A German producer teams up with Norwegian percussionists to make a sweeping, mutating composition. The ensemble setup plays up Pantha du Prince's talent for arrangements, a way of braiding electronic and acoustic sounds into a richly imagined whole.
Manifestra often mutes the singer-songwriter's genre-shredding side in favor of pointed folk songs about foreign policy, the death penalty and income inequality. Still, there's a certain springiness to the arrangements, thanks to a crack band whose horns, keyboards and strings exude elasticity.
Broadcast's Trish Keenan died two years ago, but she left behind this gorgeous tapestry of sound. Though it was recorded as the soundtrack to a psychological thriller, Berberian Sound Studio actually works best when the listener's eyes stay shut.
The R&B singer and songwriter's album goes down smooth. The vibe that we're used to from a lifetime of Christmas music — Eskimos figure large, children cannot sleep — is here, but these songs wear it lightly.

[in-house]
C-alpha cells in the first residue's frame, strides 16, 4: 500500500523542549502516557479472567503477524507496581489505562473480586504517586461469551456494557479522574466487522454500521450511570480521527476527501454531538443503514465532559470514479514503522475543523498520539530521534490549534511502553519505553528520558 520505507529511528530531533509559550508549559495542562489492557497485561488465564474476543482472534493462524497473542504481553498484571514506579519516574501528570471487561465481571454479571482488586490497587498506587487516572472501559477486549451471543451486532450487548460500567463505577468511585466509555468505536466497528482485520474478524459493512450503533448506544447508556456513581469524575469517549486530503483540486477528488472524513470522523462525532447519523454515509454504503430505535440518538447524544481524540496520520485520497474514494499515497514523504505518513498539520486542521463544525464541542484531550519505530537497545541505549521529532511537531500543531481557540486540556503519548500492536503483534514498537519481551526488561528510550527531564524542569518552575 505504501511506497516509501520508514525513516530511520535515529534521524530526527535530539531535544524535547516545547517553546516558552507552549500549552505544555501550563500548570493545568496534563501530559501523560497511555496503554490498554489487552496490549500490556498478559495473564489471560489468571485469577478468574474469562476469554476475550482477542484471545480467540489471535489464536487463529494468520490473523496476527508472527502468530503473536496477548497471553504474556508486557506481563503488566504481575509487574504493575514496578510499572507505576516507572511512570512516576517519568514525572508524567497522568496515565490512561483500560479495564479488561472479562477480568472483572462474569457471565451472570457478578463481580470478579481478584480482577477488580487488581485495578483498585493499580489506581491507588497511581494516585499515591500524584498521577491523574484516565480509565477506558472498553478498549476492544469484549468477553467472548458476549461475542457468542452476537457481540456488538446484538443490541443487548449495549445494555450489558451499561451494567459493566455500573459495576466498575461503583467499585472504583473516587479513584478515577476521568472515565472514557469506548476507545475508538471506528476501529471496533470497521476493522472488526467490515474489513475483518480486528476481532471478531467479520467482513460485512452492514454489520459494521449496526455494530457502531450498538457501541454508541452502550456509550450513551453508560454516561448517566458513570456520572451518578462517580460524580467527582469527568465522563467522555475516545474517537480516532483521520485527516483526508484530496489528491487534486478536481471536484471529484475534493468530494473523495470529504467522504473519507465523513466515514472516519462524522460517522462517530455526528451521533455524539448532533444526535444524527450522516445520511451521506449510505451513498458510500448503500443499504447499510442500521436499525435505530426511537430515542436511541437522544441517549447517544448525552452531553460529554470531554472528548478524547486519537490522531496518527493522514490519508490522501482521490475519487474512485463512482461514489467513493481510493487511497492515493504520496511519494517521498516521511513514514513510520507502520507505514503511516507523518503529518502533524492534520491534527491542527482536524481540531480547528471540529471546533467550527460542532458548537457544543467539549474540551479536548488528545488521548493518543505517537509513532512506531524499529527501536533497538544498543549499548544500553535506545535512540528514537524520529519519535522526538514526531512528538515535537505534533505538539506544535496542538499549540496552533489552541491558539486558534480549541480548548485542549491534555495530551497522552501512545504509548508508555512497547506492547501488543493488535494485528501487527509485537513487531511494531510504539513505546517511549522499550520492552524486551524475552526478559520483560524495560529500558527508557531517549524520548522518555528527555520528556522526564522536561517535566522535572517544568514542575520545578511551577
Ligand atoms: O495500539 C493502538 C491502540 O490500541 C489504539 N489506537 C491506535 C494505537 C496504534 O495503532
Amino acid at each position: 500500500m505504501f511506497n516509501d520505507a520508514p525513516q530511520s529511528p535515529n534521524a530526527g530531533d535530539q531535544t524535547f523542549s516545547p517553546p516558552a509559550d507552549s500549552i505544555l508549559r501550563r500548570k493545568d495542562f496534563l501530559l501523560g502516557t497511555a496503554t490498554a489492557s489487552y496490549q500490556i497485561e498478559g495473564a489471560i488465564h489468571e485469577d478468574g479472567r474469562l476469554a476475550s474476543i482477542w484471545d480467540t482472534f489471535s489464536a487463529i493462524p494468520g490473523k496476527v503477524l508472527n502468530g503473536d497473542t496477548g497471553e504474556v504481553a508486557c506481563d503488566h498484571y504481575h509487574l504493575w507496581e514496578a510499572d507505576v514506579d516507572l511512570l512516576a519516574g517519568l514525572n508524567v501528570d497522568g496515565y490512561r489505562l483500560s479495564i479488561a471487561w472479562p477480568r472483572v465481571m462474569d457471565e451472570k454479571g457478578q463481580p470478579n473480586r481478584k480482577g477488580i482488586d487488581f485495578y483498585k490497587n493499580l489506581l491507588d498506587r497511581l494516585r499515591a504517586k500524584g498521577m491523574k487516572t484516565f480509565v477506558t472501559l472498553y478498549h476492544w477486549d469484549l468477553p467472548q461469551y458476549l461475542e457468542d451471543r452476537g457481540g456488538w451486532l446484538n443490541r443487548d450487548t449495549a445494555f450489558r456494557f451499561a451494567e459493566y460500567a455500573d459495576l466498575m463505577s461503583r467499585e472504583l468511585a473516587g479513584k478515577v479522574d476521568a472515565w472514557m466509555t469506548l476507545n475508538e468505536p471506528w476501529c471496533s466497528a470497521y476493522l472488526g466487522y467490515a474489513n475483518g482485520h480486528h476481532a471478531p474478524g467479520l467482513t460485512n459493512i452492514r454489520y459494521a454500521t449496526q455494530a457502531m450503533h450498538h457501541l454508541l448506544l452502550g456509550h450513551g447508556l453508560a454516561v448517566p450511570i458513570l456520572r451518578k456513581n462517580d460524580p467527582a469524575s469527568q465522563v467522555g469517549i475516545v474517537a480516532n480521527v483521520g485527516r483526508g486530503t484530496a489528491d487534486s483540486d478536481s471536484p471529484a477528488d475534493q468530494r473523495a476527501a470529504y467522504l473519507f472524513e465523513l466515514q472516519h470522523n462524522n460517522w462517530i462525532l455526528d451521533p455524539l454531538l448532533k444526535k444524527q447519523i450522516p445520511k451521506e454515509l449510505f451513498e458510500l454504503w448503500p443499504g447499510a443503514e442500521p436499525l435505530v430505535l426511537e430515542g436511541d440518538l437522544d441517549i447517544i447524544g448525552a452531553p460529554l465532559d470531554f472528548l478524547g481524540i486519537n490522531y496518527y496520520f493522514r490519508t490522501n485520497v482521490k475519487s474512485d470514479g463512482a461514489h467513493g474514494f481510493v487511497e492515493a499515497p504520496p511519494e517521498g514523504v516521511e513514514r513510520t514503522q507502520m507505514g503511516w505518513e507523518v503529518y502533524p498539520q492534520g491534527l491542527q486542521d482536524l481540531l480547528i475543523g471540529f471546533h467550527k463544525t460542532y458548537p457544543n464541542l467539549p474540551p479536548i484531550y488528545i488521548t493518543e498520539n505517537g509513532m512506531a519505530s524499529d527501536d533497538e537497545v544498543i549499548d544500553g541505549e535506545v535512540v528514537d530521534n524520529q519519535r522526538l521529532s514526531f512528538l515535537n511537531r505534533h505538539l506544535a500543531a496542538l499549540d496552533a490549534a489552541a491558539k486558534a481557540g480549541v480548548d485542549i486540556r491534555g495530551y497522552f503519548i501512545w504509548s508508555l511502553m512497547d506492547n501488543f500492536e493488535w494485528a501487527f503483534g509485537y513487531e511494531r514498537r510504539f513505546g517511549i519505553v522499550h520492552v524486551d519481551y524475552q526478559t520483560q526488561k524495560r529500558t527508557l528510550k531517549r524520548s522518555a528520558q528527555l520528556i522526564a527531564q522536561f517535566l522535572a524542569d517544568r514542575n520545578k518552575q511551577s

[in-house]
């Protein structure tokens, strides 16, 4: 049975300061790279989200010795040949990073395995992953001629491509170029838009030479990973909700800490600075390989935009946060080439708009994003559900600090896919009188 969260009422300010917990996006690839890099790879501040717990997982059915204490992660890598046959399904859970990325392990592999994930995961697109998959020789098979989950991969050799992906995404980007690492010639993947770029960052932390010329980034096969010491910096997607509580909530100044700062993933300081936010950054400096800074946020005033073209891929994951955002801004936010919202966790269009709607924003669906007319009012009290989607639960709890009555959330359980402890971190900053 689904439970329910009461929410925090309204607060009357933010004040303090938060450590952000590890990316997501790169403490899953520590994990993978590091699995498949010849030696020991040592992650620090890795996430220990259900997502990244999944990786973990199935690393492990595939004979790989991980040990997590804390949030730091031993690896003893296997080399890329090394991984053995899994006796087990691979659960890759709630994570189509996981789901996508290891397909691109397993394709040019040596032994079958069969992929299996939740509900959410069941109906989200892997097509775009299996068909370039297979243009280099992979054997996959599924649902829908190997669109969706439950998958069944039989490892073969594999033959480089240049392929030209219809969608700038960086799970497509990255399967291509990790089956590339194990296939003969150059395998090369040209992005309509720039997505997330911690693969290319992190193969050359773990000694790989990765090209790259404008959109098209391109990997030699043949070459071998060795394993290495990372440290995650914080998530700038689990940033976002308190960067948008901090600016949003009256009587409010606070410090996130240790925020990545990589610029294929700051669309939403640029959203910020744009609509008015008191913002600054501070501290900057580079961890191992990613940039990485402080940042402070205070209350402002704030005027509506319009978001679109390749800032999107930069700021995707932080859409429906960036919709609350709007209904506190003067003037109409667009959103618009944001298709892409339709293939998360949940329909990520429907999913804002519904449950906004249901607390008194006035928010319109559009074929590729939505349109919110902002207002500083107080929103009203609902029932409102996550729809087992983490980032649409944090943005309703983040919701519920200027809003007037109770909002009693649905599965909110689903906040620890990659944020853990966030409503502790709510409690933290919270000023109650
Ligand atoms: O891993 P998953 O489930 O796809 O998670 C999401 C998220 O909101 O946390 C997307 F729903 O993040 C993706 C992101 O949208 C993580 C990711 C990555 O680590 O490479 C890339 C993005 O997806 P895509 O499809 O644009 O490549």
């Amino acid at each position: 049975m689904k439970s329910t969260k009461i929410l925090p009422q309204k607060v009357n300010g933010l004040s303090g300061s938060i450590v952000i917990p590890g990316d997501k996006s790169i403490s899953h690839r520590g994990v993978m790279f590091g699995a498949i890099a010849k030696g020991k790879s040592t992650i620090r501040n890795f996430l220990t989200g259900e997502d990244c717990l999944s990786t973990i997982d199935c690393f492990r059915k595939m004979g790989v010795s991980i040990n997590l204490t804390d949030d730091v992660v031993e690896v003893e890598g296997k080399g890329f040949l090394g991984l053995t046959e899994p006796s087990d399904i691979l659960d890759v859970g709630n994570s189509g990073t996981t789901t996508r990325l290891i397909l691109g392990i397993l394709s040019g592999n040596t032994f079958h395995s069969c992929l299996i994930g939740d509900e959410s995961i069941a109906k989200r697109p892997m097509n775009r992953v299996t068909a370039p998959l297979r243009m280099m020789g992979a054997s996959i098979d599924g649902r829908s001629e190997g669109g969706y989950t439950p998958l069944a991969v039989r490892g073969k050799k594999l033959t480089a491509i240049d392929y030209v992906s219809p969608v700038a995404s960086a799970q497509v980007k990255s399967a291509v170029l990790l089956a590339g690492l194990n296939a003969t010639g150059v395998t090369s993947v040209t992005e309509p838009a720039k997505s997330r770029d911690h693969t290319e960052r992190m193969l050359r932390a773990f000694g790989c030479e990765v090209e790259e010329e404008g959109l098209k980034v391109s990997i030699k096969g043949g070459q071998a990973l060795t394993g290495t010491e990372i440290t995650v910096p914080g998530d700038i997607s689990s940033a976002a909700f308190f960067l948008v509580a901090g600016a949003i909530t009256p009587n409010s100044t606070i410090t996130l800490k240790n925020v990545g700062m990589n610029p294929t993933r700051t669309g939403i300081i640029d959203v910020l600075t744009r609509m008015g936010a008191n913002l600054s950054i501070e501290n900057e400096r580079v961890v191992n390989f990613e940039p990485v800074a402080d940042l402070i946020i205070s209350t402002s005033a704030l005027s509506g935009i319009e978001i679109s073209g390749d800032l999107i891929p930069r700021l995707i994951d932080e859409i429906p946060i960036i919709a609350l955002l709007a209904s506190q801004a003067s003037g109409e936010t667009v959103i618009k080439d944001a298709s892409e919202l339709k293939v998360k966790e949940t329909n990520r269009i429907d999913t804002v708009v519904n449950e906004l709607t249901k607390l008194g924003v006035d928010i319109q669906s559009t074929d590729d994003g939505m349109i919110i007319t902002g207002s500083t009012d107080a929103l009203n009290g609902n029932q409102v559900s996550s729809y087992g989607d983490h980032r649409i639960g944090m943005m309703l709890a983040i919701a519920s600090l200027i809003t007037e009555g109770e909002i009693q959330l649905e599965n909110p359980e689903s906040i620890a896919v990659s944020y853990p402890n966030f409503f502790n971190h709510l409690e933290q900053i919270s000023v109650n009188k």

Not since Aimee Mann's One More Drifter in the Snow has a collection of seasonal music been so finely engineered to locate the holidays' melancholy side. But Tinsel and Lights is as warmly rendered as it is achingly bittersweet.
Stevens views the holidays as a labor of love — worthy of creativity and care, hard work and an ocean of ideas. In Silver & Gold's nearly three hours of music, impeccable grace never strays far from playful ridiculousness.
Few performers manipulate sound quite as aggressively or effectively as these electronic musicians. On Instrumental Tourist, they form a single enveloping organism even as they dump their own daring and distinct ideas into the mix.
Van Wissem plays the lute with his heart equally in the 17th and 21st century. Jarmusch is a filmmaker whose work frequently blurs the line between movies and music. Together, they make a rich, appropriately cinematic sound on The Mystery of Heaven.